CHRISTOPHER STEVENS TV reviews last night: Sherwood is as flat as beer in his working men’s club
CHRISTOPHER STEVENS TV reviews last night: Sherwood is as flat as beer in his working men’s club

CHRISTOPHER STEVENS TV reviews last night: Sherwood is as flat as beer in his working men’s club

Sherwood

Rating:

Help: unheard tapes

Rating:

Everything in the 1980s was awful. . . at least that’s how it was if you think the BBC.

Lots of documentaries and anniversary dramas describe these years as a nightmare dystopia. Apparently, the era was just violence, racism, unemployment, sexual prejudice and humiliation. And these were just sitcoms.

Each flashback reveals bad permanents and a worse decor. Whenever we see Margaret Thatcher, she pulls us off a podium, always at an angle – the BBC’s not-so-subtle signal that the country’s first woman prime minister must always be portrayed as unbalanced.

Surely our national broadcaster can’t be biased against a whole decade, just because Labor was definitely powerless?

Scenes of a mining town in Nottinghamshire during the 1984 strike in Sherwood (BBC1) painted a picture of terrible nightclubs and gloomy pubs.

Scenes of a mining town in Nottinghamshire during the 1984 strike in Sherwood (BBC1) painted a picture of terrible nightclubs and gloomy pubs.

Scenes of a mining town in Nottinghamshire during the 1984 strike in Sherwood (BBC1) painted a picture of terrible nightclubs and gloomy pubs.

This sad drama, vaguely based on a real-life murder case, focuses on dirty and brutal police tactics (Sherwood stock image)

This sad drama, vaguely based on a real-life murder case, focuses on dirty and brutal police tactics (Sherwood stock image)

This sad drama, vaguely based on a real-life murder case, focuses on dirty and brutal police tactics (Sherwood stock image)

Maybe my memory is wrong, because I remember a lot of my boyfriend about the 1980s. The post arrived before breakfast, along with the milk and the Daily Mail. The boys on bicycles went to school, did not sell drugs. Without mobile phones, I had little privacy and freedom. Most important of all, the chocolate bars were bigger. I miss old Mars.

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Scenes of a mining town in Nottinghamshire during the 1984 strike in Sherwood (BBC1) painted a picture of terrible nightclubs and gloomy pubs. This sad drama, vaguely based on a real-life murder case, focuses on dirty and brutal police tactics. Keep in mind, from the look of that sticky beer in the working men’s club, there wouldn’t be much difference between a pint of this and a mouth with a stick.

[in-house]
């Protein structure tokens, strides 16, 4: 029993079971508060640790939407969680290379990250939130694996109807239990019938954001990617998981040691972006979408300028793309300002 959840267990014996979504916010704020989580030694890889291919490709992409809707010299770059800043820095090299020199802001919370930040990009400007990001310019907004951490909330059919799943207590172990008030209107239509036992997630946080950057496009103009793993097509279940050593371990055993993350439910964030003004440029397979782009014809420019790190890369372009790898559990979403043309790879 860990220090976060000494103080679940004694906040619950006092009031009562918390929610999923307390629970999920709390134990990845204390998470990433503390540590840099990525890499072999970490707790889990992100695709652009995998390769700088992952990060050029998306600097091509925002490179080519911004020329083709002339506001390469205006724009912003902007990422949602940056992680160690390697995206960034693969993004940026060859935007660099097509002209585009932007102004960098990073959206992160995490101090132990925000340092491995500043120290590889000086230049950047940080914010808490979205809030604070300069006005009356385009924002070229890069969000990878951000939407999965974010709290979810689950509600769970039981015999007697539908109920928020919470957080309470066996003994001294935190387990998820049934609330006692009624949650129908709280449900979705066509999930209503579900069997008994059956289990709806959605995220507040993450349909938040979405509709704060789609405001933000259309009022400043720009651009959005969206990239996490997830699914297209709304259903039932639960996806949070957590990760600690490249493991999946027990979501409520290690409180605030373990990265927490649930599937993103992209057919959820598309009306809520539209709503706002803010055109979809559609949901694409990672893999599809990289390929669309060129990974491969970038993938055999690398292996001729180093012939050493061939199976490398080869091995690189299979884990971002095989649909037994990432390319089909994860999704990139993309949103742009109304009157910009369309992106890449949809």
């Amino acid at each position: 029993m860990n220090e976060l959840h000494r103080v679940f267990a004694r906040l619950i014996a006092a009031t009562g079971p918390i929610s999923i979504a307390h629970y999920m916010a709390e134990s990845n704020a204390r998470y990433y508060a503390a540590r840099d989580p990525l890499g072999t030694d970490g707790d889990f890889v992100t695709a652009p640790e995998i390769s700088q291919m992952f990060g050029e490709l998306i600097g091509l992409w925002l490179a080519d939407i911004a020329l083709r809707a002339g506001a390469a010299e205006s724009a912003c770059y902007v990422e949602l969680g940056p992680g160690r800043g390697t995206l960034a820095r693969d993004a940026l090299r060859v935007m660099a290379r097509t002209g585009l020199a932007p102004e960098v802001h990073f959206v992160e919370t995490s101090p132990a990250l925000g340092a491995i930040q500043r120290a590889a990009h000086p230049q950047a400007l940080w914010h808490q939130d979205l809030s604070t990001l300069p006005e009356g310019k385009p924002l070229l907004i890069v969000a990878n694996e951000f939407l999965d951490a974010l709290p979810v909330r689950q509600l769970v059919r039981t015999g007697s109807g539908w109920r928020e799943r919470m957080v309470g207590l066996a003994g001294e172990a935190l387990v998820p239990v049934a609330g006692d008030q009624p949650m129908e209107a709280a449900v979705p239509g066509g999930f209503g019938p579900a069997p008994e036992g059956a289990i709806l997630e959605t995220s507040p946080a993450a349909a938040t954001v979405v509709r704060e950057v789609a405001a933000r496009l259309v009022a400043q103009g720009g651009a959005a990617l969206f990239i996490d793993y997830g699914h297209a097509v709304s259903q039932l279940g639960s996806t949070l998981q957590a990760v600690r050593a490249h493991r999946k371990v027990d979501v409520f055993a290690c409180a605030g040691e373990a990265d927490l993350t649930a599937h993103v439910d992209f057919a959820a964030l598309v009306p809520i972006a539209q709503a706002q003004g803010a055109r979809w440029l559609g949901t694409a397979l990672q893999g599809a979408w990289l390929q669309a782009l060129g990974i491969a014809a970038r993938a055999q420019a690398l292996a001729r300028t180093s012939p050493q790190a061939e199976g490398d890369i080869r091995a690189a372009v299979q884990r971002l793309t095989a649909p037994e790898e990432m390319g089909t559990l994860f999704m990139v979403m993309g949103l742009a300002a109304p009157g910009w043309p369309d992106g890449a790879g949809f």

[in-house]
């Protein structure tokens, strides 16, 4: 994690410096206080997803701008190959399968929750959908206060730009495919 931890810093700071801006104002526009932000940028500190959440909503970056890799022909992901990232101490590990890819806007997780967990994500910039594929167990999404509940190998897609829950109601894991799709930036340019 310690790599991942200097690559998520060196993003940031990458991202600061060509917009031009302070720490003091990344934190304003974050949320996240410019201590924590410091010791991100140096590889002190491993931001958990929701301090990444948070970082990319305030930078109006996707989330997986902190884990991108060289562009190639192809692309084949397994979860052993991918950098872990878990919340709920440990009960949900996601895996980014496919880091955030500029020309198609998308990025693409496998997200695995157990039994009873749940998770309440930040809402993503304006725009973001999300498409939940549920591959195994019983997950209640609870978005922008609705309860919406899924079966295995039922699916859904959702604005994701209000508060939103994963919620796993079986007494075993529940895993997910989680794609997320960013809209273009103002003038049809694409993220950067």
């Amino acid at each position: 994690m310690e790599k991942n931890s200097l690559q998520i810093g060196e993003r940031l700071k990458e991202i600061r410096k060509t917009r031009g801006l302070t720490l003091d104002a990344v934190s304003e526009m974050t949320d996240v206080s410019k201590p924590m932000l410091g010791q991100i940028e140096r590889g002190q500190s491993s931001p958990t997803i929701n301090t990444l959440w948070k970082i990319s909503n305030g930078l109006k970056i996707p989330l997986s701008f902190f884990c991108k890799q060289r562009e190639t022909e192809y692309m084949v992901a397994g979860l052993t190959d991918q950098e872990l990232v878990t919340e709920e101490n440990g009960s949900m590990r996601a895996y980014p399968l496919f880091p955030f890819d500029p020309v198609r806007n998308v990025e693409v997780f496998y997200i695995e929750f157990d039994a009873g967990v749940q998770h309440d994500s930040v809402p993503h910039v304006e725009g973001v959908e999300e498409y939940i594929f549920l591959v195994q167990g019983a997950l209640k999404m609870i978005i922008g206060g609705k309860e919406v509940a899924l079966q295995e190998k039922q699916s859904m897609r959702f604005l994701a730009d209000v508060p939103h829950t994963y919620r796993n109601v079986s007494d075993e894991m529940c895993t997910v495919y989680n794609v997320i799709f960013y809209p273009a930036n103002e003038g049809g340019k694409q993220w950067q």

Sherwood was a disappointment, with stories as flat as beer. The cast is remarkable, full of more top actors than a Harry Potter movie. But not even the talents of Lorraine Ashbourne, Mark Addy, Pip Torrens, Adeel Akhtar, David Morrissey and Robert Glenister can cover the illogicalities of the plot.

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Who would have thought that an undercover cop, greeted by the community in which she had been sent to infiltrate, would suddenly realize that her true vocation was as a petty criminal?

And has anyone ever been shot in the chest by a semi-automatic police rifle and stopped to take off their glasses before gurgling and dying on their knees?

Meanwhile, a sweatshirt-clad killer walks through Sherwood Forest, mocking his pursuers with notes fixed on oak arrows.

One of the bands in the program was read by Luke Hornsby on behalf of John

One of the bands in the program was read by Luke Hornsby on behalf of John

Another tape that was presented was Michael's, read by Dickie Beau

Another tape that was presented was Michael's, read by Dickie Beau

Even after 40 years, the coldness of prejudice [the programme] reveals is enough to make the meat crawl.

If you’re old enough to remember Michael Praed in Robin Of Sherwood, there’s something better about the 1980s.

The music wasn’t, however, judging by the tired soundtrack of the raging electropop that accompanied Aids: The Unheard Tapes (BBC2). If I’ve never heard of Bronski Beat’s Smalltown Boy in a 1980s documentary, it’ll still be a week too soon. This three-part story of a pandemic is told largely through the voices of gay men interviewed at the time.

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The fashion actors of the 1980s synchronized their lips with audio, an innovative technique that, although executed impeccably, did not work very well. The performers spoke for a split second, but the effect was as if you were watching those plasticine animations of the animals talking in the Heat Electric commercials (if you remember Robin Of Sherwood, you remember those commercials as well). : “It must be easy to turn. -Off-and-onable ‘).

News clips reminded us how hard it was to talk about sexually transmitted diseases back then. Jeremy Paxman uttered the word “condoms” with real disgust, as if he had taken the word between the tips of two fingers.

An AIDS man described how a nurse put on a mask and rubber gloves to give him a glass of water. Even after 40 years, the coldness of the prejudice it reveals is enough to make the meat crawl.

Source: | Dailymail.co.uk